We like to think of public spaces as sites of democracy, democratic spaces. The agora in Classical Greece, the idea behind the “town square”, Tahrir Square, Zuccotti Park, or Rothschild Boulevard of protests and revolutions circa 2011, the street as a meeting point between strangers who can at any moment become ad-hoc partners in destiny – these are but a few examples of public spaces that are perceived as both a condition for a dynamic democracy and its symbols.
What Does Public Space Do?
Public space is a cultural concept. When Jürgen Habermas coined the term “public sphere” in 1962, he attributed it to the emergence of civil society, in other words forming a collective ideological position and conducting a public discourse, which only became possible when the masses began acquiring linguistic skills (reading and writing) in the eighteenth century. This was a cultural-urban turning point that created a new system of power relations between the masses (the public) and the hegemony (the regime, the aristocracy, religion, etc). The significance of the establishment of public space can therefore be understood in the very liberation of the public and legitimacy for acting to exercise its rights.
I had misgivings about telling him an ordinary story like the hundreds of books his mother bought him at Ikea Books. I wanted to impress him in his time of difficulty. I didn’t know she wouldn’t forgive me. I didn’t think for a moment that she would throw me out. And for what? For inventing a story?
I have never seen anyone discarding a mattress in the street. We never see the person who comes out of his house with a mattress and dumps it in the street. We also never see who picks them up. They are just there, until they are not.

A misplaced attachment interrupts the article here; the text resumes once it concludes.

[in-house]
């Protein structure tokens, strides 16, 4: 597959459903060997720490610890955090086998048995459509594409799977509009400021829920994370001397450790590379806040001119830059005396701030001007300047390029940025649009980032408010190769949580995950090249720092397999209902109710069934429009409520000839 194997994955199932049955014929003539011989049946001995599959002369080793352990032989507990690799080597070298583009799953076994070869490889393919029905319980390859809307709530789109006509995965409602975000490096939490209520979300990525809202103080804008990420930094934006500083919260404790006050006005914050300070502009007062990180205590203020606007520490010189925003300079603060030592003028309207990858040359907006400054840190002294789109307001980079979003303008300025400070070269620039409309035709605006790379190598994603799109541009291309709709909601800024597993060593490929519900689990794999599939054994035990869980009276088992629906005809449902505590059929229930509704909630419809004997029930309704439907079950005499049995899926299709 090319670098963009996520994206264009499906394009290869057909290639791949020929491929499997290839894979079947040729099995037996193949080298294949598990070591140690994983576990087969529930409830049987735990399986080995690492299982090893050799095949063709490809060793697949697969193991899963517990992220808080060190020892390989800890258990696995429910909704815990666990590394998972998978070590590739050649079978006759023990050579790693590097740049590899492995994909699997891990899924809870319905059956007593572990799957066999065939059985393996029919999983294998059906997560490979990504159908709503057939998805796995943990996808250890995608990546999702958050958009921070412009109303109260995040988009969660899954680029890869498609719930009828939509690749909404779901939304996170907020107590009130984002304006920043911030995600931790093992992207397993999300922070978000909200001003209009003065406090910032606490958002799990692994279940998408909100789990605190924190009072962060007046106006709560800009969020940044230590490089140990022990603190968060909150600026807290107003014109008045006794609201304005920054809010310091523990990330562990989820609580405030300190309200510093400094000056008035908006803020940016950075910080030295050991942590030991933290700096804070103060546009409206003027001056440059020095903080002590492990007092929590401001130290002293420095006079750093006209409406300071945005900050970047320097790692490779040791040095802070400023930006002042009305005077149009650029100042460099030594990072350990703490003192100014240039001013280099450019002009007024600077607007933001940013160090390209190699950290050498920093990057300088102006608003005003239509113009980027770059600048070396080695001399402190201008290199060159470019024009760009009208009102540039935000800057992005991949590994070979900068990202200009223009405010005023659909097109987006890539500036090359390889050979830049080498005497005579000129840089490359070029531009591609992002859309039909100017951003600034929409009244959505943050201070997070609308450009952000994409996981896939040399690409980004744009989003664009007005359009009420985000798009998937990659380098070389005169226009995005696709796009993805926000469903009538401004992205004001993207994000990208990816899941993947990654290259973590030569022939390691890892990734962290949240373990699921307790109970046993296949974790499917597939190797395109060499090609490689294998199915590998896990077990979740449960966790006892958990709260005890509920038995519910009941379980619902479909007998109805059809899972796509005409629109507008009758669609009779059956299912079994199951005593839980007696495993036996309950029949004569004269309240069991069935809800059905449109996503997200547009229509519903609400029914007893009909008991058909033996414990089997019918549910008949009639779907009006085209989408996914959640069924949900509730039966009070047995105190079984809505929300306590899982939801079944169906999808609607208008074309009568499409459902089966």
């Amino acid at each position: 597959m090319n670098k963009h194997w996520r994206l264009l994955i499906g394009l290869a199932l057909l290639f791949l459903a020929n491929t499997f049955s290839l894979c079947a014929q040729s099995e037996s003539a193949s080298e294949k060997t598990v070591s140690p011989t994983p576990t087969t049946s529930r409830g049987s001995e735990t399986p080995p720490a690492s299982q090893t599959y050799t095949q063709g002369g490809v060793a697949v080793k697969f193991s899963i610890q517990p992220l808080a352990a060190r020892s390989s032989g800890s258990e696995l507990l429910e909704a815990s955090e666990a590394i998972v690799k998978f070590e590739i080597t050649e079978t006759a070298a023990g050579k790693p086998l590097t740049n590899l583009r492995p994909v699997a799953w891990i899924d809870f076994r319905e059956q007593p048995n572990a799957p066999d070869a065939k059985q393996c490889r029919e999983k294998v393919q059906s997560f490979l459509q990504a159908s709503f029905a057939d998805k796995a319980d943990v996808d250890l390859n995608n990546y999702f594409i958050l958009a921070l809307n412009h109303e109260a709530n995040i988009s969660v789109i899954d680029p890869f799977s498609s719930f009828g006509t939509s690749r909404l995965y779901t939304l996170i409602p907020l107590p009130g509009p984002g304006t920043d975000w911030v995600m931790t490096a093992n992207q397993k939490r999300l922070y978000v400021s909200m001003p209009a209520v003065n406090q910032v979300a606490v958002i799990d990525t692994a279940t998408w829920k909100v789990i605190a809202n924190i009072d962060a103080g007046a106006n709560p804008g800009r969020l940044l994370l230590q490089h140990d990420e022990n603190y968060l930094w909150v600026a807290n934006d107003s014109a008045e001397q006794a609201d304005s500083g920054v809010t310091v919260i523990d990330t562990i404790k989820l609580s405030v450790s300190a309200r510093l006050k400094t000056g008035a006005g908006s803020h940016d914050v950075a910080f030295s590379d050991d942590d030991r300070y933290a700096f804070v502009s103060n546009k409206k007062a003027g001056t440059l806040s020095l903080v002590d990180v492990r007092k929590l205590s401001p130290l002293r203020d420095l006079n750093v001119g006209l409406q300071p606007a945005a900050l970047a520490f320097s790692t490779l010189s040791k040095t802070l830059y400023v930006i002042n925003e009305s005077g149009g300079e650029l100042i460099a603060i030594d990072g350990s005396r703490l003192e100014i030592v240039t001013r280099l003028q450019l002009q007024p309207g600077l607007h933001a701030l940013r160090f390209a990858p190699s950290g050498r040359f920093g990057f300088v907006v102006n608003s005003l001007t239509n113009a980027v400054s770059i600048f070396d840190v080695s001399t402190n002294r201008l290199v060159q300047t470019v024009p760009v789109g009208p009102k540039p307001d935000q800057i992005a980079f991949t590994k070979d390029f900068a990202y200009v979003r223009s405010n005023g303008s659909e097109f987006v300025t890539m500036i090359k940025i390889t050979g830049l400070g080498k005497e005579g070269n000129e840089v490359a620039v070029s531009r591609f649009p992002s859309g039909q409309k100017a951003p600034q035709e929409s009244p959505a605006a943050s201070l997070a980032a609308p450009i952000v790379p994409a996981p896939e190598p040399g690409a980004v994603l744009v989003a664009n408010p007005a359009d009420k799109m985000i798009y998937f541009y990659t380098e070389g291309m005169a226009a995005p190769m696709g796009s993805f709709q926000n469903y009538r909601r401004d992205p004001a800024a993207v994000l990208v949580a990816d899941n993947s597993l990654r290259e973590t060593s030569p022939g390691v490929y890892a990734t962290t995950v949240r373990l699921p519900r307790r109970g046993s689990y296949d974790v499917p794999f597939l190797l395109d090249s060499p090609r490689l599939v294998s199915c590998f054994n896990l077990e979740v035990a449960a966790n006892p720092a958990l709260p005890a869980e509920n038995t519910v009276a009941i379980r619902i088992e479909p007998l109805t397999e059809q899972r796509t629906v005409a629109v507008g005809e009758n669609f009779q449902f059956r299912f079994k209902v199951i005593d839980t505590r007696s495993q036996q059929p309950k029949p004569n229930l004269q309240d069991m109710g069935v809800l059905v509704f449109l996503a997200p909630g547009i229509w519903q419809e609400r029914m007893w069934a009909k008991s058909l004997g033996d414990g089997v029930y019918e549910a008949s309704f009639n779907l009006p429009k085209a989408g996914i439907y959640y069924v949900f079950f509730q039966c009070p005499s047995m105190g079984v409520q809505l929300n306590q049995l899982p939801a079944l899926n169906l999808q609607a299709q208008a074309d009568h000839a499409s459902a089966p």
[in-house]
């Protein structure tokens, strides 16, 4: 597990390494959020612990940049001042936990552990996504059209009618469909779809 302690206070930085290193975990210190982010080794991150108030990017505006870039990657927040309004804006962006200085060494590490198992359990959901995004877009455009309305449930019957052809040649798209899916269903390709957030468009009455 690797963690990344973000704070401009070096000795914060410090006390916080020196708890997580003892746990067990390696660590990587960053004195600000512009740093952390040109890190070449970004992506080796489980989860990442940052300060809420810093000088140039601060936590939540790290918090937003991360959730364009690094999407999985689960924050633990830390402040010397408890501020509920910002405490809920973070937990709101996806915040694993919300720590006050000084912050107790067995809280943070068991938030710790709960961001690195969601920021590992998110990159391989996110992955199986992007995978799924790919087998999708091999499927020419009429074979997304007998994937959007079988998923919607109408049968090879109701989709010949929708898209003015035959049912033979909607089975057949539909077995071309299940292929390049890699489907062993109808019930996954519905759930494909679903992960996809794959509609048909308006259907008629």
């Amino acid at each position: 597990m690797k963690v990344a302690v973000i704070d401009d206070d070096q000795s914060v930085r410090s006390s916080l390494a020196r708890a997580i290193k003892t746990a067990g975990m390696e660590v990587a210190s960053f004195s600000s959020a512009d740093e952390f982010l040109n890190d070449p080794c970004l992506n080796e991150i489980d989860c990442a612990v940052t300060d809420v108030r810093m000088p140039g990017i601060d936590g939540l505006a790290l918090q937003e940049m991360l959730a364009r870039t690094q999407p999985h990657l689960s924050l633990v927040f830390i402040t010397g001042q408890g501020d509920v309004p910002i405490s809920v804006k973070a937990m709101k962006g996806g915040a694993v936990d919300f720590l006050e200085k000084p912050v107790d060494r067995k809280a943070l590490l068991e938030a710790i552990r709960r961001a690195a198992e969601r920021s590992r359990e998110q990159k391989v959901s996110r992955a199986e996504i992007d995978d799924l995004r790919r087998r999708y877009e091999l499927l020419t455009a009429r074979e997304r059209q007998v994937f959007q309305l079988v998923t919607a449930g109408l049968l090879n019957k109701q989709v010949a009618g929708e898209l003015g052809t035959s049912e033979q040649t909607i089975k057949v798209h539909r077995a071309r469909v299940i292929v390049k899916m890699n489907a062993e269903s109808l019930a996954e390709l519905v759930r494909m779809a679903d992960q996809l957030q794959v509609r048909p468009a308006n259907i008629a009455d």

“The attack on the World Trade Center is the first post-Cold War attack. Whoever its perpetrators may be, they have ushered in a new era in terror, which has absolutely nothing in common with the recurring blasts that from time to time horrify Ireland and Britain.
Every Tuesday at 20:30 approximately, a group of chairs and sometimes a small table are pulled out onto the Placeta de Sant Francesc in the Barri Gótic of Barcelona. These chairs are populated by neighbors, who have been turning up for the past 10 years “to do nothing” together.
As part of the processes of researching the connection between ethnography and contemporary art, some of which was presented in “The Ethnographic Department” exhibit in the Museum of the Contemporary at the Mamuta Center in Hansen House in 2014, we have composed a questionnaire on the Israeli sound regime.
“B” is for Bab Al Shams – On the “Palestinian Outpost” practice / Shiraz Grinbaum and Oren Ziv – ActiveStillsMay 2nd, 2016 | By Ma'arav | Category: What Does Public Space Do?
On July 14, 2011, Daphni Leef placed all her belongings on Rothschild Boulevard in Tel Aviv, an act that inspired thousands of citizens to join her protest against the high cost of living and housing. Masses of people living in public space attracted media coverage and created pressure on government ministers and Knesset members to take a stand on the issue of housing prices. Erecting a tent city and conducting temporary community life in a public space were received with relative agreement by the various authorities, which feared that forcible eviction would only escalate the protest.
Stephen Wright is a theorist, curator, and independent researcher primarily engaged in theoretical alternatives to the current capitalist framework of the contemporary artworld. Wright’s work revolves around the use value of art in society, and “usership”, one of the concepts he coined, challenges the existing museal-economic-political relationship between artist, object, and spectator, and in effect calls for its retirement. He has curated several exhibitions that explore artistic practices with low coefficients of artistic visibility, in which he examined the possibility of art without artworks, without authorship, and without spectatorship.